Sometimes I forget that just because someone likes something, it does not necessarily mean that that person wants to eat that thing. Allow me to explain. If one was to walk into our house, what one would discover almost immediately is that a certain member of the household is very, very interested in bunny rabbits. There are bunny rabbit books, bunny rabbit toys, bunny rabbit decorations, and occasionally, bunny rabbits in custom made articles of clothing.
It was in the culinary interest of this bunny rabbit interest that I made the decision to purchase a 24 cavity silicone bunny rabbit baking mold. Call it a moment of temporary insanity, or perhaps just an instance of intensely debated coercion, but the fact remains that I am now the proud owner of a baking mold in the shape of a small child’s most favorite animal.
Which is where my initial point comes into play. After bringing home the bunny mold and wondering our loud what I might be able to do with it, it was brought to my attention (by the same party who lobbied so very heavily for the item’s purchase) that, no, it would not be all right to eat something shaped like a bunny, because, hello? That would mean that you were eating a bunny. It was a thought that, though riddled with illogical assumptions, actually made a tiny bit of sense to me (when thought about from the perspective of a preschooler, that is, which means that most of your thinking will end up being sort of nonlinear and riddled with images from Richard Scarry books and The Country Bunny).
My only course of action at this point, if I wanted to get any use out of that pan, was to change the direction of the train of thought that equated bunny-shaped foods with bunny-cide. In a moment of near genius (in the low-bar world of bargaining with a small child), I proposed that perhaps if a food made of something that bunnies like to eat themselves was prepared in the bunny pan, maybe that would, in effect, bring one closer to eating like a bunny rather than eating an actual bunny.
My some miracle, my tactic worked. Thirty minutes later, my son and I were sitting down to feast upon some of the most sweet and savory muffins we’d ever had the pleasure of meeting. My rescue was courtesy of Rose Levy Beranbaum, who not only makes the brilliant suggestion of using turbinado sugar in the recipe in lieu of regular sugar (which has the effect of taking the sweetness of the muffin to a place that is more caramelized, and less distractingly sweet), but also recommends that the baked item (which she bakes as a 9” x 5” loaf of bread) sit for 24 hours in order for the moisture to properly distribute throughout the entirety of the loaf.
Not one to argue with Ms. Beranbaum, but definitely interested in eating the carrot muffins before the dawn of a new day, I exercised my newly flexed muscles of rationalization and came to the conclusion that, baked as tiny little muffins, these carrot delights would be, at most, a mere 1 inch thick and 1.5 inches tall. Using math skills only previously displayed by recipients of the Fields Medal, I thus determined that the muffins would only have to sit for a maximum of five minutes before they could be fully enjoyed at the height of their deliciousness. A logical judgment in mathematics? Probably not. But an exercise in deliciousness? Definitely.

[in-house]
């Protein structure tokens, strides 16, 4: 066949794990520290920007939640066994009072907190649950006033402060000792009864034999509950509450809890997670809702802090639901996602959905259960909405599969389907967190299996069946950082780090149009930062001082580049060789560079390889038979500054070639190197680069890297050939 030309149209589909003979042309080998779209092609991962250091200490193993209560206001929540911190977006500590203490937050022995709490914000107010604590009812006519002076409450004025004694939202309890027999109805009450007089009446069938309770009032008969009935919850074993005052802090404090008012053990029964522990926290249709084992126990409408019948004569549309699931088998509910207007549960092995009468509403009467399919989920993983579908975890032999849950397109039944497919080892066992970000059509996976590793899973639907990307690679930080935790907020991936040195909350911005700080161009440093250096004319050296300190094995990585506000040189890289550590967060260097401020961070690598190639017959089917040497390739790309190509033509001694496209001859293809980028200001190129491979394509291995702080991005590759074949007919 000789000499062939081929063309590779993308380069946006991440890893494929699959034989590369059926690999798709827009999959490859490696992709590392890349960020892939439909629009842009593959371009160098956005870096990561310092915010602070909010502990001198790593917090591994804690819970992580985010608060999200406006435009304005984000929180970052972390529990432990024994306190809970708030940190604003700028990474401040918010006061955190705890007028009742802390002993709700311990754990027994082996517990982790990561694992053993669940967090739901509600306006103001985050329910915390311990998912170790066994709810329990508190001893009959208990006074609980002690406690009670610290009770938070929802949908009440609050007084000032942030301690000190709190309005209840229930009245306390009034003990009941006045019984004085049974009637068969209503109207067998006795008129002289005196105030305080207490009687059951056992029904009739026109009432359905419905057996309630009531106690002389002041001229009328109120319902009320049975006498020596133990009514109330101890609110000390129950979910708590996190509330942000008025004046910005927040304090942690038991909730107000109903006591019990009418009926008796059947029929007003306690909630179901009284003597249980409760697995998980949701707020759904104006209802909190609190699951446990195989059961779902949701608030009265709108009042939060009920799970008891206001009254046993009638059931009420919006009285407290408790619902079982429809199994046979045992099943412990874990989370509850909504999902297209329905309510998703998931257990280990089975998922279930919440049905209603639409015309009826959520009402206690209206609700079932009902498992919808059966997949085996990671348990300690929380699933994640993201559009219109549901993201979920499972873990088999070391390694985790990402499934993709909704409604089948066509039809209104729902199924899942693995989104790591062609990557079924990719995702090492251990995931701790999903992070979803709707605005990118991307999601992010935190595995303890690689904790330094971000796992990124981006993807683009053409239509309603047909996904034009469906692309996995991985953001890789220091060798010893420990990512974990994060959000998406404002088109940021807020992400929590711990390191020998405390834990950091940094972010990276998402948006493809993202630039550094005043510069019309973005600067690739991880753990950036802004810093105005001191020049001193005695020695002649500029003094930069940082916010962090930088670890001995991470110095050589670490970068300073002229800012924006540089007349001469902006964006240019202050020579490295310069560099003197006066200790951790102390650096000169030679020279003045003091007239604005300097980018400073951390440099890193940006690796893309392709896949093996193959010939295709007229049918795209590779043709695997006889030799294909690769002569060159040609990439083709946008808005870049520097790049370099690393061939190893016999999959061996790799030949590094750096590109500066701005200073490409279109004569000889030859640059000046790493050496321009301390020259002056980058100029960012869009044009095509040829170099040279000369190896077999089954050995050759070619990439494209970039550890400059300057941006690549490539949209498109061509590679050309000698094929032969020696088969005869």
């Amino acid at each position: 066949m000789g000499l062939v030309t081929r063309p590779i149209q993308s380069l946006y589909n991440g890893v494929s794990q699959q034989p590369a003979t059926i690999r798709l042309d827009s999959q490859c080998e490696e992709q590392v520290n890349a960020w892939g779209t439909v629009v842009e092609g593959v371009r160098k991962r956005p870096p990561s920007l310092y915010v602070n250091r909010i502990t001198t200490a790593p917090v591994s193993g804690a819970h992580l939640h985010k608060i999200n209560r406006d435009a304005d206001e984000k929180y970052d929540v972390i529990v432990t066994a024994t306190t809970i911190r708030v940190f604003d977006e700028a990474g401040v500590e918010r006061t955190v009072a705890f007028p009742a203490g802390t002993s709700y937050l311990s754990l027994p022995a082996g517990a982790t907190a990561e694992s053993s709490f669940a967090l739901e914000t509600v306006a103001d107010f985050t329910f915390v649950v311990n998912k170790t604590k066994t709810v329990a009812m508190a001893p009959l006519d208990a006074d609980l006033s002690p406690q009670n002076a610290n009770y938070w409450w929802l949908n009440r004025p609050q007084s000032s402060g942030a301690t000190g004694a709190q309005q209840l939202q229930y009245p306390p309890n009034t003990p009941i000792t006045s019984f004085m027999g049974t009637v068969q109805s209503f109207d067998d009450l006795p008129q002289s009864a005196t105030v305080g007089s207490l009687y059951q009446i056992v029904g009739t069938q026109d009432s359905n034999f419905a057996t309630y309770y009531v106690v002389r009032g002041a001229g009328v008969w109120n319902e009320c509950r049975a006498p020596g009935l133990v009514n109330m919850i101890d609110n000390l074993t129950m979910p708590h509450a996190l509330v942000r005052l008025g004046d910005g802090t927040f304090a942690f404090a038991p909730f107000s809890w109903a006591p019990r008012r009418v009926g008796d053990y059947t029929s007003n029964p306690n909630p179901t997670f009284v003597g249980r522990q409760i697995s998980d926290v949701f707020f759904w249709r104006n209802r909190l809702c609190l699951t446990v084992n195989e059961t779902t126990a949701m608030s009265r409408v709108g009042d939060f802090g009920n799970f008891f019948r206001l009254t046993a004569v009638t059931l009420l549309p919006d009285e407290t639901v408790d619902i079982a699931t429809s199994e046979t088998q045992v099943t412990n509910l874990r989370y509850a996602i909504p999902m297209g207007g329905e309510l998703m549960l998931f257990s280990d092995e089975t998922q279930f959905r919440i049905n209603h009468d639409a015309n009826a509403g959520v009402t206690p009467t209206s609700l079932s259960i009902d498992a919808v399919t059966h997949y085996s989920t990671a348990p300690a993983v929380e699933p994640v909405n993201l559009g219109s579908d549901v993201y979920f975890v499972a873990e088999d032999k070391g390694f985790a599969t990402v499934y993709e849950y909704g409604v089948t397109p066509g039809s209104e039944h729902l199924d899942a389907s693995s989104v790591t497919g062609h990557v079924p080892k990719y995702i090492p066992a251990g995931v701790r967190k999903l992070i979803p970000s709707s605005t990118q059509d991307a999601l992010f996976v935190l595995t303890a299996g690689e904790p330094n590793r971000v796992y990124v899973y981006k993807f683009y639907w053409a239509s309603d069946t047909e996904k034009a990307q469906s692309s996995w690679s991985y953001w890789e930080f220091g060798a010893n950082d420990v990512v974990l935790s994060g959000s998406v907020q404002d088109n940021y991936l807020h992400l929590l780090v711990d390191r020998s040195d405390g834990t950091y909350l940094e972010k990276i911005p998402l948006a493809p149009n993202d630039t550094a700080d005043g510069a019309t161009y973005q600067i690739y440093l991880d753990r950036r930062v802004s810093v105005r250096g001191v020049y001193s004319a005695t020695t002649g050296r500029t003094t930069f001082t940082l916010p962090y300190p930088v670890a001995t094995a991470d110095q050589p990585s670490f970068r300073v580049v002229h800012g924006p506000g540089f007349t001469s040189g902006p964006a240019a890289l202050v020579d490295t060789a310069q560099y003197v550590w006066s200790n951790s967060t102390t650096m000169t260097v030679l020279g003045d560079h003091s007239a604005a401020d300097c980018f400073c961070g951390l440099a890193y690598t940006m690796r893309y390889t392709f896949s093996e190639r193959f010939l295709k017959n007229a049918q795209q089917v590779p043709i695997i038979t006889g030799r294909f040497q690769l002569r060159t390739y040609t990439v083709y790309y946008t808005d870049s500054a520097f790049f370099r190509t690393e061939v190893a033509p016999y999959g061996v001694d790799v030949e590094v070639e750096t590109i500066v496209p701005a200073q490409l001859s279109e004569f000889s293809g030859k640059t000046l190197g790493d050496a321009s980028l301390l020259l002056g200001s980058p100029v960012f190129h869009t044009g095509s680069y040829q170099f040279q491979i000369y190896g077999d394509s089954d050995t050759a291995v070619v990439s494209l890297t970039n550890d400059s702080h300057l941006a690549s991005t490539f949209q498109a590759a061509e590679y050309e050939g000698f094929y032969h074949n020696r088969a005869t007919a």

Adapted from The Bread Bible, by Rose Levy Beranbaum
As previously mentioned, Beranbaum developed this recipe to be baked as a single loaf of bread. I modified the recipe to fill 24 bunny-shaped cups (with a small amount of batter leftover to make 6 mini muffins), which resulted in cutting the recipe in half. This left me with the unfortunate task of having to somehow halve 3 eggs, but I soon realized that by using 1 extra-large egg instead of using 1.5 large ones, a similar effect could be achieved. This is a long way of explaining why some of the measurements listed here seem a little peculiar.
Preheat oven to 350 degrees F. Place an oven shelf on the lower-middle level.
If using a bunny-shaped mold, very lightly grease the insides of the bunny cavities (silicone isn’t supposed to stick, but the nature of the bunny ear shapes makes for some serious sticking with these very moist muffins). There will be enough batter left over to make six mini muffins (lightly grease the mini muffin cups) or one smallish regular-sized muffin (use one paper muffin or cupcake liner). Alternately, you could just make 6 regular-sized muffins and call it good.
3/4 cup plus 2 teaspoons unbleached all-purpose flour
1 1/2 teaspoons baking powder
1/4 teaspoon baking soda
1/4 teaspoon salt
1 teaspoon cinnamon
1 extra-large egg
1/4 cup vegetable oil
1/2 cup sugar, preferably turbinado
1 3/4 cups finely grated carrots
In a medium bowl, whisk together the flour, baking powder, baking soda, salt, and cinnamon.
In a large bowl or a mixer bowl, using a wooden spoon or a hand-held or stand mixer (fitted with the paddle attachment) on low speed, mix together the egg, oil, and sugar for one minute or until blended. Add the flour mixture and continue stirring or beating on low speed just until incorporated, about 20 seconds. Add the carrots and continue stirring or beating for another 10 seconds or so.
If baking bunny-shaped muffins, using a small spoon (I used a 1/2 teaspoon measuring spoon), drop enough batter in each cavity to fill it 2/3 to 3/4 full. Utilize remaining batter as previously mentioned. If making 6 regular-sized muffins, evenly fill all 6 muffin cups.
Bake the muffins for 12-15 minutes if you are making mini and bunny shaped muffins. Bake regular-sized muffins for 20-25 minutes